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Uncollected Criminal Justice Data

December 2, 2015

This morning I was happy to stumble upon a new whitepaper put out on the Data & Civil Rights webpage entitled Open Data, the Criminal Justice System, and the Police Data Initiative and written by Robyn Caplan, Alex Rosenblat, and danah boyd.

The content concerns the White House initiative, which I am tangentially part of, to encourage police departments to “open up” more of their data. Ideally that would mean more information on crime rates, even though such data is often unreliable, because police departments are assessed on the basis of violent crime rates. Even more aspirationally, that would mean better data on how police officers and citizens interact on a daily basis.

But here’s the thing. You can’t open up data that you don’t collect. And for most precincts, they don’t collect that level of data. That’s my biggest takeaway of the whitepaper, and it was also the theme of a talk I gave a couple of weeks ago at an “open data” conference I spoke at.

In other words, we are starting too downstream. When we ask police departments to “open up” their data, we are assuming they collect the data we want. But they only collect the data that makes them look efficient or successful. Other data collection efforts have failed because they are entirely voluntary.

So, it’s pretty well known that we don’t have a high-quality national register of fatal police shootings, and the Guardian has a better one. But the problems don’t end there. We also don’t generally speaking know whether the public of a given precinct trusts their cops. That’s also uncollected data. We also have little information on what the conditions are for people who have been arrested.

Here’s what I’d like to see: high-quality data on the conditions at Rikers, beyond the surveillance video that the public has no access to. I volunteer to do the data analysis for free. I’m not holding my breath, though: they cannot even be trusted to count inmate fights.

Categories: Uncategorized
  1. davidwlocke
    December 2, 2015 at 7:58 am

    Besides data that the police departments don’t collect is the collection of police reports that downgrade the crimes involved like the fall in NYC crime rates, orchestrated by deliberate downward classification of the underlying events.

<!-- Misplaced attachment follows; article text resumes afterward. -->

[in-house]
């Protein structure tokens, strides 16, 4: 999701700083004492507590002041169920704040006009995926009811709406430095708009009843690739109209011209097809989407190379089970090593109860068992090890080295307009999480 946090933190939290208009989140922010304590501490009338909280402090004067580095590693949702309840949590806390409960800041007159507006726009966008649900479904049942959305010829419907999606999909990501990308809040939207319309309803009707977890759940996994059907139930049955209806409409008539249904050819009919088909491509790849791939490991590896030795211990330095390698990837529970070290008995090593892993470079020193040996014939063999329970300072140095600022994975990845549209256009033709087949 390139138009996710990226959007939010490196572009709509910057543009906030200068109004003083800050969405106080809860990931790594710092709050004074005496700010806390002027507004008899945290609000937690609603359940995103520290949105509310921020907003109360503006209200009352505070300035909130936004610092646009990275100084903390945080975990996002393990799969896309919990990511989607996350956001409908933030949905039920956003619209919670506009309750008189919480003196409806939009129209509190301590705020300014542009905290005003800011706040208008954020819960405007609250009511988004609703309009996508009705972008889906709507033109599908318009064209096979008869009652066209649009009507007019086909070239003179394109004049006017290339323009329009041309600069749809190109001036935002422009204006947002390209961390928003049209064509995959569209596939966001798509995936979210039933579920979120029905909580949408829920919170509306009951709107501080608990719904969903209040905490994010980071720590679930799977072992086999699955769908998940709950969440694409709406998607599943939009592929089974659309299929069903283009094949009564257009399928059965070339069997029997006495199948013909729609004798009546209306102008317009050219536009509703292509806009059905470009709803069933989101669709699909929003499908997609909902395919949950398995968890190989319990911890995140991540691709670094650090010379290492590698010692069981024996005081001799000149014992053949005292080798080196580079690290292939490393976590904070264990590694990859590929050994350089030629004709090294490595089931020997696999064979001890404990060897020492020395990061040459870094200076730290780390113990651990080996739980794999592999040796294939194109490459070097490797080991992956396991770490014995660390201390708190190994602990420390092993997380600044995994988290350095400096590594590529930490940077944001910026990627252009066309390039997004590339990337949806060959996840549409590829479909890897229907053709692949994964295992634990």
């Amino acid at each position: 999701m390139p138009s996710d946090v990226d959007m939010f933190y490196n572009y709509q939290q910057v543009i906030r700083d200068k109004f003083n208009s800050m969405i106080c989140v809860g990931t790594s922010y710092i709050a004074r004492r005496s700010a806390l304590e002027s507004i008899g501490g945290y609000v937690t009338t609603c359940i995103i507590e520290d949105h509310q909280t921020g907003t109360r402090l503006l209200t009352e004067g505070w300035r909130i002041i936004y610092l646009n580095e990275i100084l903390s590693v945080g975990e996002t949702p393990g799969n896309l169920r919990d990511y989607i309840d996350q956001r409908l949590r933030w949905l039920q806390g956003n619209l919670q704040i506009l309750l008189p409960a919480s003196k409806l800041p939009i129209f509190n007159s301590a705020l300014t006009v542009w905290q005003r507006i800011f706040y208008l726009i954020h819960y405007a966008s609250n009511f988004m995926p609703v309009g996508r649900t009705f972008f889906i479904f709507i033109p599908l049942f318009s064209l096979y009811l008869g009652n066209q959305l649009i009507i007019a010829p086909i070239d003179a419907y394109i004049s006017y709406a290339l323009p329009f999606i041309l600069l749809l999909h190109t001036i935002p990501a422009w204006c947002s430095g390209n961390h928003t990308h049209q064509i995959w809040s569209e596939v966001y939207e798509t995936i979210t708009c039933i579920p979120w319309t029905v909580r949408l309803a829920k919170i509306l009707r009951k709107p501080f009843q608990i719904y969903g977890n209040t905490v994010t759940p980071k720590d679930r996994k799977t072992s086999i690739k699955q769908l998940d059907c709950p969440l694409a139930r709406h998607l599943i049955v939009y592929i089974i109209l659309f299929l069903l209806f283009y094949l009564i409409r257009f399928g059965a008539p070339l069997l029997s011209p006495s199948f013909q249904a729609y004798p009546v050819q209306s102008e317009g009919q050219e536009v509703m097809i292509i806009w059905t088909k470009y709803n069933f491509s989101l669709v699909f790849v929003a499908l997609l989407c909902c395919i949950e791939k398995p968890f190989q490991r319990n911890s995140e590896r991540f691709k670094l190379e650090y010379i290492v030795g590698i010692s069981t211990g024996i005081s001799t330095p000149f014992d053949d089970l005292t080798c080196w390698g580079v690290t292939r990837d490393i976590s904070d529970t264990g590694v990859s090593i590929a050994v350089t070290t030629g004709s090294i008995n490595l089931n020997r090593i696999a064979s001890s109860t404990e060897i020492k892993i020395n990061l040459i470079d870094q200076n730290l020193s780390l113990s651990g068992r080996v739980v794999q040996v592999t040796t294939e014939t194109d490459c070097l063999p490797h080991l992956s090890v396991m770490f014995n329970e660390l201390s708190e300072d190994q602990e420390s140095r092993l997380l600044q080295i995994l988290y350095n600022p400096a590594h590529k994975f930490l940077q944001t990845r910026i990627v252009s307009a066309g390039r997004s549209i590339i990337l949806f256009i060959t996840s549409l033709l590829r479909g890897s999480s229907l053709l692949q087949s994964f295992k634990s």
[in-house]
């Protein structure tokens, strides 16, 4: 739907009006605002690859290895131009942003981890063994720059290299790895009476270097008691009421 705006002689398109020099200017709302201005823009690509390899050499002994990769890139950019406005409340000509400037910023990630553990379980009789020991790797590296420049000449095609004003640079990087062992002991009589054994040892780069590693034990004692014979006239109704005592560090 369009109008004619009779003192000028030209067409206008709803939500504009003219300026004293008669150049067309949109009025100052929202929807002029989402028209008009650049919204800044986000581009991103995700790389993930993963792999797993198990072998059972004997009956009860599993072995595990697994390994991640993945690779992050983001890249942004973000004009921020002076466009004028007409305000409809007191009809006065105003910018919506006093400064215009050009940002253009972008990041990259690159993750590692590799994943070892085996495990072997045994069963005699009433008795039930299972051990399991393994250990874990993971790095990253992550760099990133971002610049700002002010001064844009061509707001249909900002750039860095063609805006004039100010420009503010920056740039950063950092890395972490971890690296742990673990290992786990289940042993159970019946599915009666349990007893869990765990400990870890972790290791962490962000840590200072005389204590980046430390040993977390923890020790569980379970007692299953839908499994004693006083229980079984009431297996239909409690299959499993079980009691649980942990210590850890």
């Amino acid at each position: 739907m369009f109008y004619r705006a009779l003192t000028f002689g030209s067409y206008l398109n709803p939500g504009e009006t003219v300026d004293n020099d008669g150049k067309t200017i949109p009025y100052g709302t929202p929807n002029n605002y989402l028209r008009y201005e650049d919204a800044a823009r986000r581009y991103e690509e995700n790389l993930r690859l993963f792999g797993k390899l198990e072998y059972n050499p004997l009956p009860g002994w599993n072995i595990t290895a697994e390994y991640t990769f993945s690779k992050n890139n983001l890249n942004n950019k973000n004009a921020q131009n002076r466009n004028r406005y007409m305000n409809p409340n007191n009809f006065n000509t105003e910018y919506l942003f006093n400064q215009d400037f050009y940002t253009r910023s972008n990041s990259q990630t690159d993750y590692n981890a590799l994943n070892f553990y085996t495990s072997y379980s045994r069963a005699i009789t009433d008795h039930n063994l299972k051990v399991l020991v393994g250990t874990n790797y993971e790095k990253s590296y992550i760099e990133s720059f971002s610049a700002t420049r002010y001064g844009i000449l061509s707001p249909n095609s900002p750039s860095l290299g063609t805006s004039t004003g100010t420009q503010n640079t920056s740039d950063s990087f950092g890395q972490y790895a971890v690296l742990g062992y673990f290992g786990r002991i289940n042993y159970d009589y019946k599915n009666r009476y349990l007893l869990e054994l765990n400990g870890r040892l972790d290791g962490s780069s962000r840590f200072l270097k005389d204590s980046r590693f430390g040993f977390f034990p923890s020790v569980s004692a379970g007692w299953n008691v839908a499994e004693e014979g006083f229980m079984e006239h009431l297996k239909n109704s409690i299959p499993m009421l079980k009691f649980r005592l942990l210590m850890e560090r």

On uncollected data, a human rights organization took to building a data warehouse on the disappearances in Argentina. The military never recorded what it did. But, personnel assignments correlated with individual disappearances. The results were stunning. The military got amnesty, but the generals were unable to collect their retirement pay. Their individual culpability became obvious.

    Every event can be recorded from various perspectives even retrospectives. Lights can be turned on even in the oldest of events.


  2. Juanita
    December 2, 2015 at 1:37 pm

    I think they do collect the data but maybe don’t want it public? In my experience as an elected official – when budget time comes around, both police and fire departments put out numbers to justify budget increases. They always want MORE public $$$’s. I was always asking if there was any way they could trim the budgets but – no – the unions will not let that happen and, the old fear factor of public safety amid lots of crime is a great incentive to raise taxes.


  3. braynor2015
    December 2, 2015 at 4:34 pm

    In another context, you never keep documents or data that you don’t want to be cross-examined on. If it is not there, it can’t be discovered. I would expect the same applies in any adversarial context.


  4. Aviv
    December 4, 2015 at 7:10 am

    The key is data availability and data quality. You have to ensure that the same type of data is collected using the same approach. Of course, it has to be ensured that there is no incentive to corrupt the data. In addition, there need to be data quality and plausibility checks, as manually collected data is per definition flawed. Then you have a solid basis for reporting and analysis.


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